Succeeding in the integrated landscape


As Prime Minister Theresa May promises £20 billion more funding each year for the NHS for the next five years, Sustainability and Transformation Partnerships (STPs) morph into Integrated Care systems (ICSs) and healthcare commissioning becomes more strategic – how can pharma ensure the successful marketing of its brands? The Prime Minister’s June funding announcement, which was partly paid for by a ‘Brexit dividend’, was branded a 70th “birthday present” by ministers

It didn’t, however, go unnoticed by think tanks and senior NHS managers that this beautifully wrapped and headline-grabbing birthday gift could impact spending elsewhere – for example squeezing public health and social care budgets. And with recent cuts to public health budgets, and social care funding still unconfirmed, early warning signs suggest this may be true.


One way that the NHS is planning on balancing growing clinical demand, rising costs, a retiring workforce and finite budgets, is the establishment of ICSs, previously known as accountable care systems (ACSs).

How commissioning will change in the wake of ICSs remains to be clearly seen, but commissioners will undoubtedly need to take a more strategic role and a longer-term view – with their focus shifting to defining and measuring outcomes, establishing capitated budgets, and using longer-term contracts and more stringent service level agreements.

What is sure is that pharmaceutical companies have a critical and unique role to play in the development of ICSs, with the new value-based environment calling for a greater emphasis on pharmaceutical management.

Formularies may be ICS-wide with one committee making the decisions for the whole territory and powerful NHS Trusts will become key organisations for market access. Whilst opportunities for larger scale deals may result from this larger footprint, the flip side is that pharma also risks a rapid reduction in market share if unsuccessful.

Either way, the changes required by ICSs will go ‘beyond the pill’, with pharma needing to show healthcare payers how their brand adds value to patients – through wider packages of care that the market perceives as having value and is willing to pay a premium for.


10 top tips from Triducive on how pharma can maximise opportunities and succeed within this new integrated commissioning landscape.

1. Find out who is driving the changes in your area – Clinicians are not in the driving seat regarding ICSs; it’s senior managers that have the best overview of what the future will look like. Find out who is driving the change in your area and secure meetings – make sure they are structured, relevant and wellprepared. This will help to gather insight on trends, gaps or inefficiencies in patient care in a variety of priority and non-priority disease areas. Having an early seat at the table with these decision-makers will help establish beneficial relationships going forward.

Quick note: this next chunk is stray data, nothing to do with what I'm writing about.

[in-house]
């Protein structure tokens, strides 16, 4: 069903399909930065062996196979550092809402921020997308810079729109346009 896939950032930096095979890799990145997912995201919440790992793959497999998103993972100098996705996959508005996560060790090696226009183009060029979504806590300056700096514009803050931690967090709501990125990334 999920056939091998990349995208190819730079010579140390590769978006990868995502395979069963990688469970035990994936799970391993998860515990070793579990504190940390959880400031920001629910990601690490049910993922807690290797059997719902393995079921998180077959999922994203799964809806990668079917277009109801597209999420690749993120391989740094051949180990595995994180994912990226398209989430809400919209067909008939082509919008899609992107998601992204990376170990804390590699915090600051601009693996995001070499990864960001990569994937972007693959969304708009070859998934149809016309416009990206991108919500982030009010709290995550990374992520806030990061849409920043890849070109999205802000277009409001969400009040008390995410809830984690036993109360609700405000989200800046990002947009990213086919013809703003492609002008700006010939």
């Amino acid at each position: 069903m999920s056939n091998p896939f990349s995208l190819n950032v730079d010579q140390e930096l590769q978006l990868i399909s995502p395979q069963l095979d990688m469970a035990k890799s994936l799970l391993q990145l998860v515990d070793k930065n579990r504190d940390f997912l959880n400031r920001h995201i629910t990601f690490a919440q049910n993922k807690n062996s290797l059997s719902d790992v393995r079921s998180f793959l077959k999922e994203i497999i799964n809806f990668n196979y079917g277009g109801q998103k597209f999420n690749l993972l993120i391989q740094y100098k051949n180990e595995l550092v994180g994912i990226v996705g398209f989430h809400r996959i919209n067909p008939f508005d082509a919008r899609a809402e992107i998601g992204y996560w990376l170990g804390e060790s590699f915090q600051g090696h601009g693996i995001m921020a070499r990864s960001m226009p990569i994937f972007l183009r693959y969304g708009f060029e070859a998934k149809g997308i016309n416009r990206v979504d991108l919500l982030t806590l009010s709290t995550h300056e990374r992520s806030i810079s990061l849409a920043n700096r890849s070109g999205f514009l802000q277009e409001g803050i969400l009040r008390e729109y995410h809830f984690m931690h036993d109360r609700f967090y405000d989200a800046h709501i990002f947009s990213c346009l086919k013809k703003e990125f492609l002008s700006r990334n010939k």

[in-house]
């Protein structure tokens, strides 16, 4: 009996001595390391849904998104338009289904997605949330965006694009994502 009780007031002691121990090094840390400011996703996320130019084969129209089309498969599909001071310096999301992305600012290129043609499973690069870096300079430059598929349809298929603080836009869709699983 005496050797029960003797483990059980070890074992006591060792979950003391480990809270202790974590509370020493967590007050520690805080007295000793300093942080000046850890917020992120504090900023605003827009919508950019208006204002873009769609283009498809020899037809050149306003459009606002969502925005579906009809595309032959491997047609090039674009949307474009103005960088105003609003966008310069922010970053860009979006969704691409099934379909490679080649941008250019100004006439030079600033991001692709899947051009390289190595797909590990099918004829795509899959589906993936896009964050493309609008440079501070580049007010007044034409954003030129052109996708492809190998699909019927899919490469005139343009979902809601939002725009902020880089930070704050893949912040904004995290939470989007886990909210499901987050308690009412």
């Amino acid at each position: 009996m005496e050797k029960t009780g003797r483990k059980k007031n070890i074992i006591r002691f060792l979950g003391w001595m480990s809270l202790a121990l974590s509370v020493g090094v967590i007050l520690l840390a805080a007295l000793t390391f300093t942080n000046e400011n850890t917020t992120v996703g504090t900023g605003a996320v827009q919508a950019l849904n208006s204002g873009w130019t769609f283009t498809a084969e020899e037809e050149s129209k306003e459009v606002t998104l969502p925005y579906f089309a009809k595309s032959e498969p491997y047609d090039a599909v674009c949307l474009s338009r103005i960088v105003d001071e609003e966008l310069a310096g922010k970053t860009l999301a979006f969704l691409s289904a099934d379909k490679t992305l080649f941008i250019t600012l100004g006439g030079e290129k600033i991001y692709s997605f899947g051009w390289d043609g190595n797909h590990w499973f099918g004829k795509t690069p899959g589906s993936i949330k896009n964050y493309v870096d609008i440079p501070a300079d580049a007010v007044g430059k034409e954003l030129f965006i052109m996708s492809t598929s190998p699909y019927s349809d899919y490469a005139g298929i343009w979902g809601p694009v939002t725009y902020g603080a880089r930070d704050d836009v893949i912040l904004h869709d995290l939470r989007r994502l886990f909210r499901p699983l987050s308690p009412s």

2. Develop integrated care pathways to reflect the new structure – The NHS will be looking to develop new care pathways to reflect its new structure and make the most of integrated resources. A survey carried out by the European Pathway Association found that integrated care pathways are being used in two ways: as a multi-disciplinary tool to improve the quality and efficiency of evidence-based care, and as a communication tool between professionals to manage and standardise outcome-oriented care.1 Providing care in the lowest intensity setting to reduce costs will be a priority, as will developing the pathways alongside patients. Understand where, why and how your brand fits in the local care pathway.

3. Align your brand position to resource allocation – With the ICS model resulting in new people, roles and patient pathways, the narrative in your value propositions needs to be tailored to a new audience and reflect their rapidly changing priorities and how they best allocate finite NHS resources. Medicine management tends to just look at intervention (consumable) costs whereas commissioning (and custodians of the System Control Budget) see the costs of care as falling into three categories: consumables, location costs and people costs. Pharma has the opportunity to support the ICS to define the optimum patient journey that ensures all appropriate steps (such as resource allocation modelling) are taken and effectively implemented, while reducing unnecessary staff or location costs objectively and defensibly.